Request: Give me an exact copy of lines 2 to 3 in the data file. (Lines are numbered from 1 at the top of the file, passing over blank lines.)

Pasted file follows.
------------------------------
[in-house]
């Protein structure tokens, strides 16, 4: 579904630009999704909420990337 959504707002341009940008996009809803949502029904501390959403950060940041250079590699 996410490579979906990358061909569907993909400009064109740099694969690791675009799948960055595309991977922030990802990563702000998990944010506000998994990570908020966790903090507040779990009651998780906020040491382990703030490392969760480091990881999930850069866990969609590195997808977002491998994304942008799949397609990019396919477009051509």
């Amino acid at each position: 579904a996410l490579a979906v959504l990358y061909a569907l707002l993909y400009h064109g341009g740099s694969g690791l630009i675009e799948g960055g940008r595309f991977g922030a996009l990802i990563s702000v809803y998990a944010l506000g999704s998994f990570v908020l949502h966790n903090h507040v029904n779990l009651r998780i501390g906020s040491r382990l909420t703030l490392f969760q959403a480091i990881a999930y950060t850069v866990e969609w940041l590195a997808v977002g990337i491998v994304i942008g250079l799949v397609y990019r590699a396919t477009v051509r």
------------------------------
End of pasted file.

């Protein structure tokens, strides 16, 4: 579904630009999704909420990337 959504707002341009940008996009809803949502029904501390959403950060940041250079590699 996410490579979906990358061909569907993909400009064109740099694969690791675009799948960055595309991977922030990802990563702000998990944010506000998994990570908020966790903090507040779990009651998780906020040491382990703030490392969760480091990881999930850069866990969609590195997808977002491998994304942008799949397609990019396919477009051509």
């Amino acid at each position: 579904a996410l490579a979906v959504l990358y061909a569907l707002l993909y400009h064109g341009g740099s694969g690791l630009i675009e799948g960055g940008r595309f991977g922030a996009l990802i990563s702000v809803y998990a944010l506000g999704s998994f990570v908020l949502h966790n903090h507040v029904n779990l009651r998780i501390g906020s040491r382990l909420t703030l490392f969760q959403a480091i990881a999930y950060t850069v866990e969609w940041l590195a997808v977002g990337i491998v994304i942008g250079l799949v397609y990019r590699a396919t477009v051509r």